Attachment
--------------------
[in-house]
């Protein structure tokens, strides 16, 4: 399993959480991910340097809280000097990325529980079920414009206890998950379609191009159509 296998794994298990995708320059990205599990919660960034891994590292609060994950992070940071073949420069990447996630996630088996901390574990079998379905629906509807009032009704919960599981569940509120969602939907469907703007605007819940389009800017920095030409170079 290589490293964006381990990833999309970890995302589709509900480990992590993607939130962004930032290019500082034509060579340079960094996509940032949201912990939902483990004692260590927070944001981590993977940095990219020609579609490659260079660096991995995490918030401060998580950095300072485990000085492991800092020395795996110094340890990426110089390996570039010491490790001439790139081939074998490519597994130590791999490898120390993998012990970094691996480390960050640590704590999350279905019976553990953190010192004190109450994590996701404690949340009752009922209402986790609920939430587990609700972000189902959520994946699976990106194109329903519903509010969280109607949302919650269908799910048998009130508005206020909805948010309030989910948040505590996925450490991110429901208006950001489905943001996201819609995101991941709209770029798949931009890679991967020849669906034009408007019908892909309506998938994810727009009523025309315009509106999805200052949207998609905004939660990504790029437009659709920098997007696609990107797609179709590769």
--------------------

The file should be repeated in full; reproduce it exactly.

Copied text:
[in-house]
């Protein structure tokens, strides 16, 4: 399993959480991910340097809280000097990325529980079920414009206890998950379609191009159509 296998794994298990995708320059990205599990919660960034891994590292609060994950992070940071073949420069990447996630996630088996901390574990079998379905629906509807009032009704919960599981569940509120969602939907469907703007605007819940389009800017920095030409170079 290589490293964006381990990833999309970890995302589709509900480990992590993607939130962004930032290019500082034509060579340079960094996509940032949201912990939902483990004692260590927070944001981590993977940095990219020609579609490659260079660096991995995490918030401060998580950095300072485990000085492991800092020395795996110094340890990426110089390996570039010491490790001439790139081939074998490519597994130590791999490898120390993998012990970094691996480390960050640590704590999350279905019976553990953190010192004190109450994590996701404690949340009752009922209402986790609920939430587990609700972000189902959520994946699976990106194109329903519903509010969280109607949302919650269908799910048998009130508005206020909805948010309030989910948040505590996925450490991110429901208006950001489905943001996201819609995101991941709209770029798949931009890679991967020849669906034009408007019908892909309506998938994810727009009523025309315009509106999805200052949207998609905004939660990504790029437009659709920098997007696609990107797609179709590769």